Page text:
Cowrywise, a Nigerian fintech startup that offers digital wealth management and financial planning solutions, has raised $3 million in pre-Series A funding. Quona Capital led the round as Tsadik Foundation, Gumroad CEO Sahil Lavingia, and a syndicate of Nigerian angel investors locally and in the diaspora participated. The company previously raised more than $500,000 through a combination of equity financing and grants.
The idea for Cowrywise came when CEO Razaq Ahmed was an investment analyst with Meristem covering equities and making recommendations to retail and wealth management clients. He noticed that existing investment management firms in the country focused on the top 1 percent. They couldn’t scale investment products to millions of Nigerians primarily due to their restricting size.
Banks, though, have been able to make progress on this front when compared to investment firms. They expanded heavily in the mid and late 2000s to accumulate the branch networks they have today where there are about 45 million unique accounts in Nigeria.
But over the years, the quality of bank services in terms of savings and investments has drastically reduced. With interest rates hovering around 3-5% per annum, what Nigerians are now familiar with is to send and receive money via their bank accounts, and use debit cards for withdrawals leaving the market still underserved when it comes to investment products.
For this reason, Ahmed, alongside Edward Popoola as CTO, founded Cowrywise in 2017 to solve this problem. With Cowrywise, they hoped to democratise access to savings and investment products to the growing demography of underserved Nigerian millennials and the middle class.
“Wealth management had been strange to many Nigerians because the existing players were not built for the mass market. That has always been a problem we felt required a solution,” Ahmed told TechCrunch.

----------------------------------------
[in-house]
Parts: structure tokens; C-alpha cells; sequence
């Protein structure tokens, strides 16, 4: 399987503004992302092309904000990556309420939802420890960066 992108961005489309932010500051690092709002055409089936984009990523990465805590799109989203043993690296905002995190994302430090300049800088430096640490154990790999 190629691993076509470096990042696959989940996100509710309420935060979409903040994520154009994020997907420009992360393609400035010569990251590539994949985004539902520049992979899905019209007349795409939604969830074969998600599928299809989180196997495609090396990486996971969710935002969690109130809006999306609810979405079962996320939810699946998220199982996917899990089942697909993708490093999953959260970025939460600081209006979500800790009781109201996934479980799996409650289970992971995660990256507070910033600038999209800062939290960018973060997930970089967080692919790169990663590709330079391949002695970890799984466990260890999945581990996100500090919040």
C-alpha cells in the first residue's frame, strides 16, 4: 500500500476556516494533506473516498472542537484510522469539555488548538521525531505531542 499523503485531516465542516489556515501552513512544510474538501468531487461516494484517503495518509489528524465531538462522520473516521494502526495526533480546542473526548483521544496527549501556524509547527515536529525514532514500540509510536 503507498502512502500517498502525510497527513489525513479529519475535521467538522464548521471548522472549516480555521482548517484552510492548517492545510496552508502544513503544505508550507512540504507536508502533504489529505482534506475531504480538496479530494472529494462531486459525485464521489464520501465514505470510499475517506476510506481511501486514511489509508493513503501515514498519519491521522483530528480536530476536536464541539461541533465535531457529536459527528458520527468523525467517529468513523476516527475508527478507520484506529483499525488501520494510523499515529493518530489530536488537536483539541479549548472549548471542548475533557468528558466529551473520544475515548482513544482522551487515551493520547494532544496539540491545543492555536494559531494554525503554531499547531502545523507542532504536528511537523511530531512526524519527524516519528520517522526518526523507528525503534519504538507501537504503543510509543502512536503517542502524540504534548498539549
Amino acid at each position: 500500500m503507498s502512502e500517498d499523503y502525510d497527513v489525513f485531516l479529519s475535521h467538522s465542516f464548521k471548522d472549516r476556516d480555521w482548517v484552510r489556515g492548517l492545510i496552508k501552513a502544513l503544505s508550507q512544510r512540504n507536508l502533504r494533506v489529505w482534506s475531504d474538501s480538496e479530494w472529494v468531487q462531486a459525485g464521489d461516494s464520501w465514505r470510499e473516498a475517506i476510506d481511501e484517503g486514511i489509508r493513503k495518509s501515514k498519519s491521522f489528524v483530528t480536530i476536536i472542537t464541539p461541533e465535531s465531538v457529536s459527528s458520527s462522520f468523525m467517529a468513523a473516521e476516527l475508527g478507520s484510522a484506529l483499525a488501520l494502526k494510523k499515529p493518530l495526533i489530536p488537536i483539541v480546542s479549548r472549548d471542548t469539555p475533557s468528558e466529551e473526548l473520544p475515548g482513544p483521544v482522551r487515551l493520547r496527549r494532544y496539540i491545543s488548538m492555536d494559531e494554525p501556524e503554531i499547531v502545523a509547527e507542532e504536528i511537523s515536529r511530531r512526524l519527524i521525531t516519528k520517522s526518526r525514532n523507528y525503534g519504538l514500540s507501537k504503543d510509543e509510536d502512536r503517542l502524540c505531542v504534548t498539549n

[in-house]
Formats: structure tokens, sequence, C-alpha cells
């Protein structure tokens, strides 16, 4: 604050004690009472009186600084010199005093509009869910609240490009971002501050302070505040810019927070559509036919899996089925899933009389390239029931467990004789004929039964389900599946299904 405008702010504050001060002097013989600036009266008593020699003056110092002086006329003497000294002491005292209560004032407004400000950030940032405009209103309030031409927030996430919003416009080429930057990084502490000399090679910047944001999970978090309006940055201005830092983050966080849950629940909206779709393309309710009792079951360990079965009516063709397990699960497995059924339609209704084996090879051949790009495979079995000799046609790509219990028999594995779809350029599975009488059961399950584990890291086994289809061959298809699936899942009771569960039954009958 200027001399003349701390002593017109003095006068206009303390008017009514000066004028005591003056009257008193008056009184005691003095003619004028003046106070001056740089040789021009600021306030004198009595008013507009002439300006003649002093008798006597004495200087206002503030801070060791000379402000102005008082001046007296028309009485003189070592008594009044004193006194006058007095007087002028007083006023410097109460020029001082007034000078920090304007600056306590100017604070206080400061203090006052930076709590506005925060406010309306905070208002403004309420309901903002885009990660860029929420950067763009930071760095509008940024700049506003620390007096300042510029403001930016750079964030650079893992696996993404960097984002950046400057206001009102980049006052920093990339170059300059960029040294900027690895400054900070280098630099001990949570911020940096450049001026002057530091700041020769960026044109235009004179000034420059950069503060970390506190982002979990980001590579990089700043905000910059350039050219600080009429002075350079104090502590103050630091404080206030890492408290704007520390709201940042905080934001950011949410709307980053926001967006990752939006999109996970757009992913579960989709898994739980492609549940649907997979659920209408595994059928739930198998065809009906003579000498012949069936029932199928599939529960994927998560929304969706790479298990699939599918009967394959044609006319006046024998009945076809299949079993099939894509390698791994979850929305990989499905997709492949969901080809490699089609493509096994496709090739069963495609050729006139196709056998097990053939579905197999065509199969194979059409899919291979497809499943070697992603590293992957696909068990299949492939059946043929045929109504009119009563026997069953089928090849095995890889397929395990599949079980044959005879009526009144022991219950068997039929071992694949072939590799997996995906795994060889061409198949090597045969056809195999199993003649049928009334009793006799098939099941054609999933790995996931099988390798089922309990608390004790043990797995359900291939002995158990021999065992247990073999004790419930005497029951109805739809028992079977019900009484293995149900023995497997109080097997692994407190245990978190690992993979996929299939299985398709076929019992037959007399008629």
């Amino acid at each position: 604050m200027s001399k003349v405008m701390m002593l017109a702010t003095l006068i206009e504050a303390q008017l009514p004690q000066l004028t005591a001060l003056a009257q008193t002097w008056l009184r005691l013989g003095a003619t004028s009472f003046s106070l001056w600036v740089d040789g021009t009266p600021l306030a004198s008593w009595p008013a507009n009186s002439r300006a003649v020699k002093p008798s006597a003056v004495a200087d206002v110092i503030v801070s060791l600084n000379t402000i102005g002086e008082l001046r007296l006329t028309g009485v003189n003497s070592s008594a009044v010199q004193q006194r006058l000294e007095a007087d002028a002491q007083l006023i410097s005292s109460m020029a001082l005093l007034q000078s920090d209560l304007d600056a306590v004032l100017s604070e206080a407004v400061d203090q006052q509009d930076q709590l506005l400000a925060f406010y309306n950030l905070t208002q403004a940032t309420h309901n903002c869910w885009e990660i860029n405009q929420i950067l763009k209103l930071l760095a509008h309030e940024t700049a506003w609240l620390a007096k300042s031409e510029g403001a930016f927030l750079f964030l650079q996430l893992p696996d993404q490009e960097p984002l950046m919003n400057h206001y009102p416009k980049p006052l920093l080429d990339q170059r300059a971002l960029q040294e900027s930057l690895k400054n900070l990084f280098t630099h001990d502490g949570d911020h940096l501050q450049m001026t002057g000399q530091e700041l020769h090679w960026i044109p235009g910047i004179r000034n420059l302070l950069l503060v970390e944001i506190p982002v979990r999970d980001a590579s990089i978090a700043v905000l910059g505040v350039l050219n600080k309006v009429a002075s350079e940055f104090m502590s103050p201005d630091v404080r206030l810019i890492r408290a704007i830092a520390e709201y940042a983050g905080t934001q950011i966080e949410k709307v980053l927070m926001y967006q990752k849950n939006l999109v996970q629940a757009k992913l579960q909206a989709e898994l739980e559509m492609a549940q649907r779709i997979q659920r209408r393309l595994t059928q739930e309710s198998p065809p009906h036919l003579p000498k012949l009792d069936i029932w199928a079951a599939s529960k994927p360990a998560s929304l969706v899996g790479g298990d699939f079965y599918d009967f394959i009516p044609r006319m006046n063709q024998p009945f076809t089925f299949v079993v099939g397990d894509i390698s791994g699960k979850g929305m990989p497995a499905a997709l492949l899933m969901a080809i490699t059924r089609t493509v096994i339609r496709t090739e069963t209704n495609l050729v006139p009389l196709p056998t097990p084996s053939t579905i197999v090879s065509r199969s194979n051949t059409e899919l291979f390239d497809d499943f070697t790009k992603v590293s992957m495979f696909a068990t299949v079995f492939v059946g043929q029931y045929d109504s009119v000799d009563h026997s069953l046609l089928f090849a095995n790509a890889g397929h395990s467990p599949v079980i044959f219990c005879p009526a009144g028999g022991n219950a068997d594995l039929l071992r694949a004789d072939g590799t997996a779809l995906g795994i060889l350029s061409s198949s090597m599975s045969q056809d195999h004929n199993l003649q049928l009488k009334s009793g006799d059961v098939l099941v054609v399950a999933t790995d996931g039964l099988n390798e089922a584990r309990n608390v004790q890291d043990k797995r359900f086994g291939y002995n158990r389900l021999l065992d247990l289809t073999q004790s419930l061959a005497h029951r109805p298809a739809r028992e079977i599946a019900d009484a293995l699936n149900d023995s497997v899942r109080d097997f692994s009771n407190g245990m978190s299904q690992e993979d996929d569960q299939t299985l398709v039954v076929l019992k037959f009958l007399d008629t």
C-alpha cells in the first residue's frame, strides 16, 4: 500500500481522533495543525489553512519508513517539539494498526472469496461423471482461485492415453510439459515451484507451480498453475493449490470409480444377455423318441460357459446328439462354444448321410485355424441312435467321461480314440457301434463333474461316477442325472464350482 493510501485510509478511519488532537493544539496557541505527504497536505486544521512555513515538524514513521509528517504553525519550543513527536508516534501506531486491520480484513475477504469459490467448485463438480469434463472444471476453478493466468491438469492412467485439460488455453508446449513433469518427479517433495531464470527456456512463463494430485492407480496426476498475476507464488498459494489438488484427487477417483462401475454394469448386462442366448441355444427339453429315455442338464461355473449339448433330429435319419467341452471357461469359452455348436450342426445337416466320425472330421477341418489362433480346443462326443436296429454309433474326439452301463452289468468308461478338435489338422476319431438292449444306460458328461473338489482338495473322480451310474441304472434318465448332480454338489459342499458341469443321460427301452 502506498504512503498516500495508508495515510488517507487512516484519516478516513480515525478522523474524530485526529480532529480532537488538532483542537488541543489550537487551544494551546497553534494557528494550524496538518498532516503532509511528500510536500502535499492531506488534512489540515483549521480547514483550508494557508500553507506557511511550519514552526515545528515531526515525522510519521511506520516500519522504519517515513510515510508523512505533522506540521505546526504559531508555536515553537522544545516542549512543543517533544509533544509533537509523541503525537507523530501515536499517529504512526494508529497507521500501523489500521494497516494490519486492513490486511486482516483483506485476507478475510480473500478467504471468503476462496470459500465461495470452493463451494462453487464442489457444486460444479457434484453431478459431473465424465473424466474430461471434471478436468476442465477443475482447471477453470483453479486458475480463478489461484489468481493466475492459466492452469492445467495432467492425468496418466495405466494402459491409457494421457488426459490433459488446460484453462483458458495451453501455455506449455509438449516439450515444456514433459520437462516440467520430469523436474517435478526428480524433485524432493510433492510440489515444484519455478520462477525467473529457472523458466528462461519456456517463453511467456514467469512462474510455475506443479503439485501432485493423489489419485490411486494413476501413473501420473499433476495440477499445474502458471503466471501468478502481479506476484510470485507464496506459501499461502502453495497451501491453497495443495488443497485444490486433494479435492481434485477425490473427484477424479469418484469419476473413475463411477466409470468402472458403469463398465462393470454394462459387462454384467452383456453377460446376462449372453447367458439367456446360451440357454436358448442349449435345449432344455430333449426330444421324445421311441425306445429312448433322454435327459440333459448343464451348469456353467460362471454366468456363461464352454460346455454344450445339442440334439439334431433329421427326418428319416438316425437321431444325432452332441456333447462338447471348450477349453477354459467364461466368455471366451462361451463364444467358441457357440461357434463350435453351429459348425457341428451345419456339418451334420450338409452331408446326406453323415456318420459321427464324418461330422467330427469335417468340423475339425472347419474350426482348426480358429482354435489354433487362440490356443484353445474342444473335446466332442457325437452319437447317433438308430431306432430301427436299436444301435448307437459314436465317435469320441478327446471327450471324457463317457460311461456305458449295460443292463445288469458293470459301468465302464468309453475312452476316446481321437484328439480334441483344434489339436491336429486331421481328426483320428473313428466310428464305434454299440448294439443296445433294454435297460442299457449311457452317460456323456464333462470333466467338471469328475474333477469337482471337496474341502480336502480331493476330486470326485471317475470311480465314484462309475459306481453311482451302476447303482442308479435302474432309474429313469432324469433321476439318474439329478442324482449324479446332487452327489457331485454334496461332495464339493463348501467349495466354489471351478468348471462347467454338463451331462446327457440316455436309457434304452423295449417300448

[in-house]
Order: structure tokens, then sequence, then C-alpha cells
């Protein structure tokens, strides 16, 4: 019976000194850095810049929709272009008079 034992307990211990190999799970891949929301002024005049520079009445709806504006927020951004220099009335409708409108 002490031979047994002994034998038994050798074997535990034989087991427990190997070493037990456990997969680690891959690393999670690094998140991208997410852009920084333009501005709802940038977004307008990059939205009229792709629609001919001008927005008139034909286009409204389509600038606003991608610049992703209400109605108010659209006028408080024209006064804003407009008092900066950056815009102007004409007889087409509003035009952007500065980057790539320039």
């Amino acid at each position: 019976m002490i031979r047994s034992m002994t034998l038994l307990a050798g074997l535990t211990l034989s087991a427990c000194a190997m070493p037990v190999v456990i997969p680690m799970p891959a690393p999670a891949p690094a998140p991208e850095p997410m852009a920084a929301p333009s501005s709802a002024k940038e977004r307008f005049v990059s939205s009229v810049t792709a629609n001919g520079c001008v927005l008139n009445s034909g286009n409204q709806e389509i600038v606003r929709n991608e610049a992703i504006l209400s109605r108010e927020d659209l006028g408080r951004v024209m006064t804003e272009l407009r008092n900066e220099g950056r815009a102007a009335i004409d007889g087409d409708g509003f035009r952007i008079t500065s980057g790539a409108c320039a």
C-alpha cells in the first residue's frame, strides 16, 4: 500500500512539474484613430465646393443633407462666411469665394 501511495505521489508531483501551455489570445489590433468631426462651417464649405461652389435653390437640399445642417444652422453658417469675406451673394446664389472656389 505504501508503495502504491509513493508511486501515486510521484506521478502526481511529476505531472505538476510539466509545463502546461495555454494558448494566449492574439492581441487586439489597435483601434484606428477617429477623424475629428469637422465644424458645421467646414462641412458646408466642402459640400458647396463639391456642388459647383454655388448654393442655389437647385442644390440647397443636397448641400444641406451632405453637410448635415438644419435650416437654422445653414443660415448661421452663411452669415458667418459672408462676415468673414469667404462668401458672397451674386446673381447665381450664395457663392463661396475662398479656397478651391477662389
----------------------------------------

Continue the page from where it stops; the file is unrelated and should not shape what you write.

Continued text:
When they launched, the founders wanted to leverage the telecom industry’s reach to drive its investment products to millions of subscribers. But it didn’t turn out as planned, as the project became expensive to undertake and also, the telcos requested cutthroat prices and commissions.
Cowrywise founders (Edward Popoola and Razaq Ahmed)
The company switched focus, deciding to build upon existing payment infrastructure companies like Flutterwave and Paystack. The first facet of products launched to the market were savings-related products backed by fixed income instruments like treasury bills. Ahmed claims that these products yield better interests at 10%-15%, more substantial than what banks offered.
Following that was the introduction of its mutual funds’ products. Currently, the company has 19 different mutual funds and at least 20% of the total mutual funds in the country are listed on its platform. Ahmed claims this is the largest portfolio of mutual funds a single entity has in the country.
These assets cut across five investment partners, and they allow users to save and invest with as little as ₦100 ($0.25). The partners include United Capital Asset Management, Meristem Wealth Management, Afrinvest Wealth Management, ARM Investment Managers and Lotus Capital. Cowrywise indirectly charges customers for this service and splits the fee with the mutual fund partners but the CEO doesn’t disclose how much.